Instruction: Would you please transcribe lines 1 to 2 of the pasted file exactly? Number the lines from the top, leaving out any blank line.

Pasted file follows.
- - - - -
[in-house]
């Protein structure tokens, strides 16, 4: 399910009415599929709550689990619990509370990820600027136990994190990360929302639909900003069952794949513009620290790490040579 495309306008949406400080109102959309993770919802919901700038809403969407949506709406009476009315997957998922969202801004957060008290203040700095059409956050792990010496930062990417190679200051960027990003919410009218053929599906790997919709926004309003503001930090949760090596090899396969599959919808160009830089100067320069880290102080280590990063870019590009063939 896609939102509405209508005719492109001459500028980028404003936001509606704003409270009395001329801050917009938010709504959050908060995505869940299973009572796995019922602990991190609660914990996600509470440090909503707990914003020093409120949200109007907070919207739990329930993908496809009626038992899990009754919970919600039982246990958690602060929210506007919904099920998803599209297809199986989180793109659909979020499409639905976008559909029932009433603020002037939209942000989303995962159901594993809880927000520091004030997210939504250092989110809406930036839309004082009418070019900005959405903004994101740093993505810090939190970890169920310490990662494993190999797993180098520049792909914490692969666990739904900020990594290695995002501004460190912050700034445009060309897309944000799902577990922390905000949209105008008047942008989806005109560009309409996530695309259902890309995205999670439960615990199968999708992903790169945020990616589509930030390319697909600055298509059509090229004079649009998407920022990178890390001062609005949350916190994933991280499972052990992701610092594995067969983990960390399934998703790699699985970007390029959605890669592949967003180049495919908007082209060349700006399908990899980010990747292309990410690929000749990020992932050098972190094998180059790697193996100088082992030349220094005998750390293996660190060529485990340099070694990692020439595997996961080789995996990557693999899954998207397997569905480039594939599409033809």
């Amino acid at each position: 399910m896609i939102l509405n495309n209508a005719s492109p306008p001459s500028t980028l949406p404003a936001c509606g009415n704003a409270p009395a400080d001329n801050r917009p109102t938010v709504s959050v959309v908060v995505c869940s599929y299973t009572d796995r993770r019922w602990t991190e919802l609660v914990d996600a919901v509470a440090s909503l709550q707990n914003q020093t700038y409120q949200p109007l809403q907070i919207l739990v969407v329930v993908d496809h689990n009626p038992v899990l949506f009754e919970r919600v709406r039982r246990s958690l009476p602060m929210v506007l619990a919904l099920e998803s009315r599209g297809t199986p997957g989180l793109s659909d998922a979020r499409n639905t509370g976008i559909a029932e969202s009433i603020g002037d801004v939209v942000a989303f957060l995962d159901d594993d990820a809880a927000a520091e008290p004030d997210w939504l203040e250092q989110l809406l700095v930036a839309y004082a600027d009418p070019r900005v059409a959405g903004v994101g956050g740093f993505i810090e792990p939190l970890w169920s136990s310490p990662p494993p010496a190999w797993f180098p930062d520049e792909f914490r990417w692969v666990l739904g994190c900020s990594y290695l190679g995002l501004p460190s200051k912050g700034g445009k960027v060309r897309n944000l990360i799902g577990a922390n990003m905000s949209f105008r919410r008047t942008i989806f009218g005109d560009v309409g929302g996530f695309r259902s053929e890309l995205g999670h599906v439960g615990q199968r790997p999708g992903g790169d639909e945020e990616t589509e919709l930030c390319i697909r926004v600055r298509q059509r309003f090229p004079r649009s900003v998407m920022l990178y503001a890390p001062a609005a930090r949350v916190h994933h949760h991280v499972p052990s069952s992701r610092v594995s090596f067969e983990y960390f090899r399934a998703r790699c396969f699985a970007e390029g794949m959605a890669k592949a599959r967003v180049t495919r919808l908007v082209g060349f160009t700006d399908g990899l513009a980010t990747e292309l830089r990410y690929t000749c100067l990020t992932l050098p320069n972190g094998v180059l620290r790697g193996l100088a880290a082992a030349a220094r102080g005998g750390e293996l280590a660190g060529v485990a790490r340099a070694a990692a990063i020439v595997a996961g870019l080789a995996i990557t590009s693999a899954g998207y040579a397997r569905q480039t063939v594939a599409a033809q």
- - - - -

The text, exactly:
[in-house]
């Protein structure tokens, strides 16, 4: 399910009415599929709550689990619990509370990820600027136990994190990360929302639909900003069952794949513009620290790490040579 495309306008949406400080109102959309993770919802919901700038809403969407949506709406009476009315997957998922969202801004957060008290203040700095059409956050792990010496930062990417190679200051960027990003919410009218053929599906790997919709926004309003503001930090949760090596090899396969599959919808160009830089100067320069880290102080280590990063870019590009063939 896609939102509405209508005719492109001459500028980028404003936001509606704003409270009395001329801050917009938010709504959050908060995505869940299973009572796995019922602990991190609660914990996600509470440090909503707990914003020093409120949200109007907070919207739990329930993908496809009626038992899990009754919970919600039982246990958690602060929210506007919904099920998803599209297809199986989180793109659909979020499409639905976008559909029932009433603020002037939209942000989303995962159901594993809880927000520091004030997210939504250092989110809406930036839309004082009418070019900005959405903004994101740093993505810090939190970890169920310490990662494993190999797993180098520049792909914490692969666990739904900020990594290695995002501004460190912050700034445009060309897309944000799902577990922390905000949209105008008047942008989806005109560009309409996530695309259902890309995205999670439960615990199968999708992903790169945020990616589509930030390319697909600055298509059509090229004079649009998407920022990178890390001062609005949350916190994933991280499972052990992701610092594995067969983990960390399934998703790699699985970007390029959605890669592949967003180049495919908007082209060349700006399908990899980010990747292309990410690929000749990020992932050098972190094998180059790697193996100088082992030349220094005998750390293996660190060529485990340099070694990692020439595997996961080789995996990557693999899954998207397997569905480039594939599409033809």